Andy Bockelman: Scarey moments few, ineffective in ‘The Rite’

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Andy Bockelman is a member of the Denver Film Critics Society, and his movie reviews appear in Explore Steamboat and the Craig Daily Press.

Movie at a glance

“The Rite”

2 out of 4 stars

113 minutes

Starring: Anthony Hopkins, Colin O’Donoghue, Alice Braga and Toby Jones.

How do you make a movie on a controversial subject like exorcism when the definitive story has already been told?

It’s a tough task to undertake, but the makers of “The Rite” give it their all.

Displaced and disillusioned about his life, seminary student Michael Kovak (Colin O’Donoghue) no longer knows what to make of God, even after being ordained as a low-level clergyman.

This doesn’t sit well with his Father Superior (Toby Jones), who suggests that Michael attend an exorcism seminar in Rome before he makes any drastic decisions.

While abroad, Michael is introduced to Father Lucas Trevant (Anthony Hopkins), a Welsh priest with a long history of performing the rite of exorcism.

The latest soul in need of saving is a pregnant teenager (Marta Gastini) with whom the seasoned expert has had difficulties in driving the demons from her body.

Michael is still skeptical about the procedure, but as the young expectant mother’s condition becomes more and more unstable, even he has to admit that something sinister seems to be happening.

And, before long, the aura of evil starts to spread.

With a list of roles that includes Adolf Hitler, Hannibal Lecter and Titus Andronicus, Hopkins has always had a specialty for playing men who are capable of great malice.

Father Lucas may be a less meaty part, but the actor’s portrayal of the steadfast holy man taken hold by a malevolent presence gets more and more watchable as the suspense builds.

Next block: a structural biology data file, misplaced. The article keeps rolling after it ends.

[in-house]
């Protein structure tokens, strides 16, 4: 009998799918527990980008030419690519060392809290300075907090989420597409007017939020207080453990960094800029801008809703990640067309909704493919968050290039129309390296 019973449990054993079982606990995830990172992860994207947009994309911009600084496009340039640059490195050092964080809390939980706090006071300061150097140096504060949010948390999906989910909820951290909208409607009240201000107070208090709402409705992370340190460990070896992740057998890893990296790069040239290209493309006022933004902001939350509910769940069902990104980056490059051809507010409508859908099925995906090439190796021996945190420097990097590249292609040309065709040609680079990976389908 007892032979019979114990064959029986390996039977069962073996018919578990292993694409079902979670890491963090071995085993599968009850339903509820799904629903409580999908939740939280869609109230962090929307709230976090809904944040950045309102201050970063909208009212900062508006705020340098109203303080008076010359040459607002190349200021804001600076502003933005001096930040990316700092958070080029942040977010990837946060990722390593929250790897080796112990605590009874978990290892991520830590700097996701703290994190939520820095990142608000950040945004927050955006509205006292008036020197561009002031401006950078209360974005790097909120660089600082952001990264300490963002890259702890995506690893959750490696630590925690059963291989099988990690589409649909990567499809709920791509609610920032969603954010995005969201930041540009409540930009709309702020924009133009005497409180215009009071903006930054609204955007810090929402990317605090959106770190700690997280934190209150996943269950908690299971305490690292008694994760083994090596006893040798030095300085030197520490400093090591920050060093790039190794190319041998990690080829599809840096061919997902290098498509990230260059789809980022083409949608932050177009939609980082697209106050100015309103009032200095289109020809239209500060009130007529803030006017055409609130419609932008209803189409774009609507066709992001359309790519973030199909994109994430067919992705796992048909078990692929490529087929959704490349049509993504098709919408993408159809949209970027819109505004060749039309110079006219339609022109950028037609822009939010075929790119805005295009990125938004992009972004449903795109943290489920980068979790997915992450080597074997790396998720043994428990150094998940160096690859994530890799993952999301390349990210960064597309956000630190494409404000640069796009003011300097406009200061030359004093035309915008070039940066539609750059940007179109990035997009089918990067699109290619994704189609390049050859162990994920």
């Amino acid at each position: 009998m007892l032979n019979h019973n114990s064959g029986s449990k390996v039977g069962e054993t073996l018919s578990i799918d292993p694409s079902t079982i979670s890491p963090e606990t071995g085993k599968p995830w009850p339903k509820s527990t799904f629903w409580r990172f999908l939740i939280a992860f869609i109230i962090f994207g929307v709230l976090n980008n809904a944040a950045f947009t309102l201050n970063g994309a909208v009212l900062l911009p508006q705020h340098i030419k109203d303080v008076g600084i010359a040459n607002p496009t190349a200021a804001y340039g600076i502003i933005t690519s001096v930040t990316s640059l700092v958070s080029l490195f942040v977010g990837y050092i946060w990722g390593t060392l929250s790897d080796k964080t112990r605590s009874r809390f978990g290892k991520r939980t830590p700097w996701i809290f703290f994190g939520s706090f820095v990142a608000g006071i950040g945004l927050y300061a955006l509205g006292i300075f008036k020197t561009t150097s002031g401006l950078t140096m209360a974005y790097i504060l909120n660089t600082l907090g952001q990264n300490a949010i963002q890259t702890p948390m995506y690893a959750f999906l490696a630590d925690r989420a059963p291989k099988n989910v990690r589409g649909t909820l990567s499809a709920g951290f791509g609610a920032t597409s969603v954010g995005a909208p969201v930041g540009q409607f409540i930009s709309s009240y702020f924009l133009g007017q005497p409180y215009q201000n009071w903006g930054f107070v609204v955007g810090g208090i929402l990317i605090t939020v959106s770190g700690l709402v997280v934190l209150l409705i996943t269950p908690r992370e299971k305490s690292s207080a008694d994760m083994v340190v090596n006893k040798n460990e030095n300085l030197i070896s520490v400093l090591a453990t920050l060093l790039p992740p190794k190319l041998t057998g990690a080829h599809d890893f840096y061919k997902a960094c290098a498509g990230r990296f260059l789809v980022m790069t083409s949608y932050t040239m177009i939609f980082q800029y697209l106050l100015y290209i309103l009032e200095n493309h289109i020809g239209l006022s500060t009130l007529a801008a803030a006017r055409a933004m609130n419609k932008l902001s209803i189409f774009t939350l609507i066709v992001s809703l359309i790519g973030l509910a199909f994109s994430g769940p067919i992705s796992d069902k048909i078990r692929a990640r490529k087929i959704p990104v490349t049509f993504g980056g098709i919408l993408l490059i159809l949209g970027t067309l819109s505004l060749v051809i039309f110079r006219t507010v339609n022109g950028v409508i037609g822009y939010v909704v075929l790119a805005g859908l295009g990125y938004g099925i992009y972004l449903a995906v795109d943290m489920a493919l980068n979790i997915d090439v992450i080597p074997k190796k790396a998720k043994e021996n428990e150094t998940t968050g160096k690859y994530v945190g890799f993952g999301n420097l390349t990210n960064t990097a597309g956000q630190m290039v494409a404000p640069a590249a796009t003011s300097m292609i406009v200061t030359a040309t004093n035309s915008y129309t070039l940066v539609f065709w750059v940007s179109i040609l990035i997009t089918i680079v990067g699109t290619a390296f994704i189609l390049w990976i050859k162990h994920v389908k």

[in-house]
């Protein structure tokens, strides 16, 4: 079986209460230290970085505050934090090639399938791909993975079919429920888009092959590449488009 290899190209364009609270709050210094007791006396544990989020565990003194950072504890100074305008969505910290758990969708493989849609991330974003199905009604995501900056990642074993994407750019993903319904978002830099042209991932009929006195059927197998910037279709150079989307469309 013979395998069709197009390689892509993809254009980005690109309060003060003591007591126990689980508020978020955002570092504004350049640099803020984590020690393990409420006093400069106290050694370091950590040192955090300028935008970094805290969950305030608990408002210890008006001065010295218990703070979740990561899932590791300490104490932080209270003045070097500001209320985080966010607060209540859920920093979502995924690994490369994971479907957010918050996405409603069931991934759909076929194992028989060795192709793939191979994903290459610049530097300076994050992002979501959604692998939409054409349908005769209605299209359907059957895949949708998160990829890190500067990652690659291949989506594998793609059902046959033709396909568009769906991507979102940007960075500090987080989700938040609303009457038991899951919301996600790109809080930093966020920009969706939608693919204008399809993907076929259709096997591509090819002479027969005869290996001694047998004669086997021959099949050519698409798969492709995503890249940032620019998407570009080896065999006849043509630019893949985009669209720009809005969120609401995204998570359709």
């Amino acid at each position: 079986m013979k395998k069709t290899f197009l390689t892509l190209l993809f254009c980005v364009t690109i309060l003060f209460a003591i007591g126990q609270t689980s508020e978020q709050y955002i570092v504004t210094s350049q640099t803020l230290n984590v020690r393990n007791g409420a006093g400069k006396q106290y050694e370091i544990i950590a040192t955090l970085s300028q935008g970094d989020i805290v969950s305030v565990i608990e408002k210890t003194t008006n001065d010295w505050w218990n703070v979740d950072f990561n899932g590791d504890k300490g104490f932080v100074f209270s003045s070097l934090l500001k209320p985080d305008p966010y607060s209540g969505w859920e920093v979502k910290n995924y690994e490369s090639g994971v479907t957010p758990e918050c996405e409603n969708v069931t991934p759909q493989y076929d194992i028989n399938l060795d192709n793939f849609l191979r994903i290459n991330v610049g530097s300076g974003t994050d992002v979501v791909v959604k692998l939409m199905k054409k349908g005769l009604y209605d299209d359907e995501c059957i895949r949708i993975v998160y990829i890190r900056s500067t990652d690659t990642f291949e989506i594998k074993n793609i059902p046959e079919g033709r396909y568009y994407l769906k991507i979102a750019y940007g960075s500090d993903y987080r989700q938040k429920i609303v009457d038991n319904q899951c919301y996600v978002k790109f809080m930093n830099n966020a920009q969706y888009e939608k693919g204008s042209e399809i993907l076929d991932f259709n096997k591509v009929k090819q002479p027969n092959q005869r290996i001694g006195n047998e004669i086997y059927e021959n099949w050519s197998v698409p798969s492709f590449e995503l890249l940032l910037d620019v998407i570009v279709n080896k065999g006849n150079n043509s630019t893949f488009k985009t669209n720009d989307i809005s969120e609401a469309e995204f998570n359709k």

O’Donoghue is less than exhilarating as his reluctant new apprentice, whose incredulity about a higher power remains the centerpiece as he starts to see some unsettling occurrences.

No, there’s no rotating heads or backward crab walks, but you’d be hard-pressed to find anyone who wouldn’t be unnerved by seeing someone cough up bloody nails.

Joining Michael in his battle against the scions of darkness is Alice Braga as Angelina, a journalist researching the ins and outs of exorcism who’s battling her own demons, as well.

Names like Beelzebub, Leviathan and Baal pop up in this restrained supernatural thriller, which is pretty light on the scares.

There are a few moments of successful terror, but the determinative factor of how many times you jump out of your seat has more to do with your knowledge of Catholic dogma than your physical reflexes.

However, while the chills may be minimal, the movie’s examination of the fragile nature of faith makes it watchable.

Michael’s crisis has less to do with the horrors that he sees during his time in Italy than it does with what brought him into the seminary in the first place, trying to escape from the pain of growing up with a distant, widowed father (Rutger Hauer).

This inner struggle boosts an otherwise rudimentary, generic story, which is supposedly based on true events — Aren’t they all these days? — though it’s a shame Michael couldn’t have been played by a more magnetic actor.

“The Rite” has nothing on a scare-fest like “The Exorcist,” even if Hopkins gives it some credibility.

The problem is that while horror novices may get a good jolt out of a movie like this, regular viewers of the genre will likely find it as exciting as sitting through church.

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